Q-value or action-value - Q Value is a measure of the overall expected reward if the agent (A) is in state (s) and takes action (a), and then plays until the end of the episode according to some policy (π).

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Model-based vs Model-free learning algorithms

There are two main types of Reinforcement Learning algorithms:

1. Model-based algorithms

2. Model-free algorithms

Model-based algorithms

Model-based algorithm use the transition and reward function to estimate the optimal policy.

  • They are used in scenarios where we have complete knowledge of the environment and how it reacts to different actions.
  • In Model-based Reinforcement Learning the agent has access to the model of the environment i.e., action required to be performed to go from one state to another, probabilities attached, and corresponding rewards attached.
  • They allow the reinforcement learning agent to plan ahead by thinking ahead.
  • For static/fixed environments,Model-based Reinforcement Learning is more suitable.

Model-free algorithms

Model-free algorithms find the optimal policy with very limited knowledge of the dynamics of the environment. They do no thave any transition/reward function to judge the best policy.

  • They estimate the optimal policy directly from experience i.e., interaction between agent and environment without having any hint of the reward function.
  • Model-free Reinforcement Learning should be applied in scenarios involving incomplete information of the environment.
  • In real-world, we don't have a fixed environment. Self-driving cars have a dynamic environment with changing traffic conditions, route diversions etc. In such scenarios, Model-free algorithms outperform other techniques
Model-based vs. Model-free Reinforcemen Learning
💡 Pro tip: Ready to train your models? Have a look at Mean Average Precision (mAP) Explained: Everything You Need to Know.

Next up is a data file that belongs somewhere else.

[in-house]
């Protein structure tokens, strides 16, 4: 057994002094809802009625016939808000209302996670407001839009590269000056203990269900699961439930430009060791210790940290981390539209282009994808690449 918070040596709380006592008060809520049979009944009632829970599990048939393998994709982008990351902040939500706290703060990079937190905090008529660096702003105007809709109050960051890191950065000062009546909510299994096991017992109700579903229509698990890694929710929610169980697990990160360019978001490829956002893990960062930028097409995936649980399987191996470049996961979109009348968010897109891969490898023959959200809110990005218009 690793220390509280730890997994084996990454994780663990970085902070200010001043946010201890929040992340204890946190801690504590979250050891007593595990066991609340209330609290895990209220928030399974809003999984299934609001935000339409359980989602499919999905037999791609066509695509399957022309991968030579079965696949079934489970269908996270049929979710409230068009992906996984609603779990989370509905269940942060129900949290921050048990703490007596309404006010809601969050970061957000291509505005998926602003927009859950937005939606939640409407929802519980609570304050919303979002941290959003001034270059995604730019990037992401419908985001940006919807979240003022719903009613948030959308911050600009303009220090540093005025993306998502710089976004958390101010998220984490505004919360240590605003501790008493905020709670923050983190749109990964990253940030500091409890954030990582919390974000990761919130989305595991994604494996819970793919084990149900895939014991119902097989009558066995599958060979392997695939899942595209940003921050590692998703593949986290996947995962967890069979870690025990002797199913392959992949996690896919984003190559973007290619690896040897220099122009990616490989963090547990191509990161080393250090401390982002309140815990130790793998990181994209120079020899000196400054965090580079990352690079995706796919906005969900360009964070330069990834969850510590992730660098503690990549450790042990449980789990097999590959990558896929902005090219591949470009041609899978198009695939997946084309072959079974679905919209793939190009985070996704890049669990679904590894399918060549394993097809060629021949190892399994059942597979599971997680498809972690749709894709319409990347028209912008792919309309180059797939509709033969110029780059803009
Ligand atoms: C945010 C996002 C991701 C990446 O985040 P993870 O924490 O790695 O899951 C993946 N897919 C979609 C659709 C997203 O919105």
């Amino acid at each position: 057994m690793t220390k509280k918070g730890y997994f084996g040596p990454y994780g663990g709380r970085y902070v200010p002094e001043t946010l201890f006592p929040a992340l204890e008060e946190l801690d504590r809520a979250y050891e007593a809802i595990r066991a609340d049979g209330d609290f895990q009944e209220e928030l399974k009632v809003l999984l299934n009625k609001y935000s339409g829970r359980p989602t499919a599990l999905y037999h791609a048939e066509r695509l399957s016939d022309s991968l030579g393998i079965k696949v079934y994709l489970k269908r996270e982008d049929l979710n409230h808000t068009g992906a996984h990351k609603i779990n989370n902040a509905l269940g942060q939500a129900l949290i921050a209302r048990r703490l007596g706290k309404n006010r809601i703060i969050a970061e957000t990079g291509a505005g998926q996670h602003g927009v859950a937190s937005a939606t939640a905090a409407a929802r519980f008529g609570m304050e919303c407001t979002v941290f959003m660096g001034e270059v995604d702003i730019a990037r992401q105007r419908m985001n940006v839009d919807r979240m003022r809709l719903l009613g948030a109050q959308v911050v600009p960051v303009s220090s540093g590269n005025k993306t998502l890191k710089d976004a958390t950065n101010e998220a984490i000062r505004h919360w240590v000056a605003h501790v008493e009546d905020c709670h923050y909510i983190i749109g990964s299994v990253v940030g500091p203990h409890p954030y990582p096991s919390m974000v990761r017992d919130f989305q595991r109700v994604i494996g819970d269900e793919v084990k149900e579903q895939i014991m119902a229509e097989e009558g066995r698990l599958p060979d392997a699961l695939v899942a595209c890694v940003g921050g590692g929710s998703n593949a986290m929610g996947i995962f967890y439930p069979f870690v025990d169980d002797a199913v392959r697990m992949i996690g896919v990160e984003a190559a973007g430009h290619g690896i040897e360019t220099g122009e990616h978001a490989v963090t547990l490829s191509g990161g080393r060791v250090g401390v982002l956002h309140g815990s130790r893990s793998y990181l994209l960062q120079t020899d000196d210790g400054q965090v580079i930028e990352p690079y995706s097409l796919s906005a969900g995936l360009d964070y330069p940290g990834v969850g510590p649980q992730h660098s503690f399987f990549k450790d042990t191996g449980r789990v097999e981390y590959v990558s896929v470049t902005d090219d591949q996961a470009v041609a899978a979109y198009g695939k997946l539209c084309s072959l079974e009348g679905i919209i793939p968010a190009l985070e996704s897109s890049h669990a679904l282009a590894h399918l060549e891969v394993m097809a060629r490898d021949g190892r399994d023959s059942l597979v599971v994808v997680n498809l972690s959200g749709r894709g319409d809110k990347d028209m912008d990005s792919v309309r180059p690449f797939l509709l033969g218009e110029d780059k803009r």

Common mathematical and algorithmic frameworks

Now, let’s have a look at some of the most common frameworks used in Deep Reinforcement Learning.

Markov Decision Process (MDP)

Markov Decision Process is a Reinforcement Learning algorithm that gives us a way to formalize sequential decision making.

This formalization is the basis to the problems that are solved by Reinforcement Learning. The components involved in a Markov Decision Process (MDP) is a decision maker called an agent that interacts with the environment it is placed in.

These interactions occur sequentially overtime.

In each timestamp, the agent will get some representation of the environment state. Given this representation, the agent selects an action to make. The environment is then transitioned into some new state and the agent is given a reward as a consequence of its previous action.

Let’s wrap up everything that we have covered till now.

The process of selecting an action from a given state, transitioning to a new state and receiving a reward happens sequentially over and over again. This creates something called a trajectory that shows the sequence of states, actions and rewards.

Throughout the process, it is the responsibility of the reinforcement learning agent to maximize the total amount of rewards that it received from taking actions in given states of environments.

The agent not only wants to maximize the immediate rewards but the cumulative reward it receives in the whole process.

The below image clearly depicts the whole idea.

Markov Decision Process

An important point to note about the Markov Decision Process is that it does not worry about the immediate reward but aims to maximize the total reward of the entire trajectory. Sometimes, it might prefer to get a small reward in the next timestamp to get a higher reward eventually over time.

Bellman Equations

Let’s cover the important Bellman Concepts before moving forward.

➔ State is a numerical representation of what an agent observes at a particular point in an environment.

➔ Action is the input the agent is giving to the environment based on a policy.

➔ Reward is a feedback signal from the environment to the reinforcement learning agent reflecting how the agent has performed in achieving the goal.

Bellman Equations aim to answer these questions:

The agent is currently in a given state ‘s’. Assuming that we take best possible actions in all subsequent timestamps,what long-term reward the agent can expect?


What is the value of the state the agent is currently in?

Bellman Equations are a class of Reinforcement Learning algorithms that are used particularly for deterministic environments.

The value of a given state (s) is determined by taking a maximum of the actions we can take in the state the agent is in.The aim of the agent is to pick the action that is going to maximize the value.